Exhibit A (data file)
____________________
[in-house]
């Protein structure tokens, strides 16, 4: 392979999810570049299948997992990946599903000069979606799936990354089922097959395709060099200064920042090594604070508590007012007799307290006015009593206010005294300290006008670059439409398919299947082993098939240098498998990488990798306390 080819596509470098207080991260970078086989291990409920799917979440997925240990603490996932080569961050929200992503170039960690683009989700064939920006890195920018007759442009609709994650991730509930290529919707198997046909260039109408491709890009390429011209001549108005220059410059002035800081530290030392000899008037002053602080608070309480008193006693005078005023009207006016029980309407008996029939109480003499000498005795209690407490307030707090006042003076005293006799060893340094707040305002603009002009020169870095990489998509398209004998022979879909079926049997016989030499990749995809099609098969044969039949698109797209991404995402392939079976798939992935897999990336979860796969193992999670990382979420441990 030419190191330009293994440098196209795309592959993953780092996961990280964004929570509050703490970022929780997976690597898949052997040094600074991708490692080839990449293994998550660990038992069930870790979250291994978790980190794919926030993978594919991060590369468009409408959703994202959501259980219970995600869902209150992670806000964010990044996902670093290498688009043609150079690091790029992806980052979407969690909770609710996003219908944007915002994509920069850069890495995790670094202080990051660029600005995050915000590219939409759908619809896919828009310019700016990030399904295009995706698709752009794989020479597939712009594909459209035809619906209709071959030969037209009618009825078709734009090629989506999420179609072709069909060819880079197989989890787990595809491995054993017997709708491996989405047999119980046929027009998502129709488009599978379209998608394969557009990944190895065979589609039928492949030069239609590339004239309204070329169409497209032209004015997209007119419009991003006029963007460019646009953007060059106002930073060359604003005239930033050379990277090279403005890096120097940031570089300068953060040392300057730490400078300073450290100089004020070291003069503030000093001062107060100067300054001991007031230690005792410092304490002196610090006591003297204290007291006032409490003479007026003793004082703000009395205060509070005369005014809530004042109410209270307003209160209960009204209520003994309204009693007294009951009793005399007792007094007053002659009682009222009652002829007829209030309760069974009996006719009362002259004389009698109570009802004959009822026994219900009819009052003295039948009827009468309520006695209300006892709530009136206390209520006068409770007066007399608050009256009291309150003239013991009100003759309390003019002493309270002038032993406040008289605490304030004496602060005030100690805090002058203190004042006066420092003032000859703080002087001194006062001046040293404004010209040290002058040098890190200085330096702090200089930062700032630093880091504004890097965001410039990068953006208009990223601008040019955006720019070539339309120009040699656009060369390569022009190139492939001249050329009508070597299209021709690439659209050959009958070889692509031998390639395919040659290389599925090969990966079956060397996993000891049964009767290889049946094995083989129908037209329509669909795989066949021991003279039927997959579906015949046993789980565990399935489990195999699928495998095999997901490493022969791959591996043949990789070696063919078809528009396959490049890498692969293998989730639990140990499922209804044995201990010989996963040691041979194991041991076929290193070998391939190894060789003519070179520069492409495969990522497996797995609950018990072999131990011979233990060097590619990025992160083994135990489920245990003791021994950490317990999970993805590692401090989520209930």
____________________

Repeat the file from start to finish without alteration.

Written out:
[in-house]
């Protein structure tokens, strides 16, 4: 392979999810570049299948997992990946599903000069979606799936990354089922097959395709060099200064920042090594604070508590007012007799307290006015009593206010005294300290006008670059439409398919299947082993098939240098498998990488990798306390 080819596509470098207080991260970078086989291990409920799917979440997925240990603490996932080569961050929200992503170039960690683009989700064939920006890195920018007759442009609709994650991730509930290529919707198997046909260039109408491709890009390429011209001549108005220059410059002035800081530290030392000899008037002053602080608070309480008193006693005078005023009207006016029980309407008996029939109480003499000498005795209690407490307030707090006042003076005293006799060893340094707040305002603009002009020169870095990489998509398209004998022979879909079926049997016989030499990749995809099609098969044969039949698109797209991404995402392939079976798939992935897999990336979860796969193992999670990382979420441990 030419190191330009293994440098196209795309592959993953780092996961990280964004929570509050703490970022929780997976690597898949052997040094600074991708490692080839990449293994998550660990038992069930870790979250291994978790980190794919926030993978594919991060590369468009409408959703994202959501259980219970995600869902209150992670806000964010990044996902670093290498688009043609150079690091790029992806980052979407969690909770609710996003219908944007915002994509920069850069890495995790670094202080990051660029600005995050915000590219939409759908619809896919828009310019700016990030399904295009995706698709752009794989020479597939712009594909459209035809619906209709071959030969037209009618009825078709734009090629989506999420179609072709069909060819880079197989989890787990595809491995054993017997709708491996989405047999119980046929027009998502129709488009599978379209998608394969557009990944190895065979589609039928492949030069239609590339004239309204070329169409497209032209004015997209007119419009991003006029963007460019646009953007060059106002930073060359604003005239930033050379990277090279403005890096120097940031570089300068953060040392300057730490400078300073450290100089004020070291003069503030000093001062107060100067300054001991007031230690005792410092304490002196610090006591003297204290007291006032409490003479007026003793004082703000009395205060509070005369005014809530004042109410209270307003209160209960009204209520003994309204009693007294009951009793005399007792007094007053002659009682009222009652002829007829209030309760069974009996006719009362002259004389009698109570009802004959009822026994219900009819009052003295039948009827009468309520006695209300006892709530009136206390209520006068409770007066007399608050009256009291309150003239013991009100003759309390003019002493309270002038032993406040008289605490304030004496602060005030100690805090002058203190004042006066420092003032000859703080002087001194006062001046040293404004010209040290002058040098890190200085330096702090200089930062700032630093880091504004890097965001410039990068953006208009990223601008040019955006720019070539339309120009040699656009060369390569022009190139492939001249050329009508070597299209021709690439659209050959009958070889692509031998390639395919040659290389599925090969990966079956060397996993000891049964009767290889049946094995083989129908037209329509669909795989066949021991003279039927997959579906015949046993789980565990399935489990195999699928495998095999997901490493022969791959591996043949990789070696063919078809528009396959490049890498692969293998989730639990140990499922209804044995201990010989996963040691041979194991041991076929290193070998391939190894060789003519070179520069492409495969990522497996797995609950018990072999131990011979233990060097590619990025992160083994135990489920245990003791021994950490317990999970993805590692401090989520209930």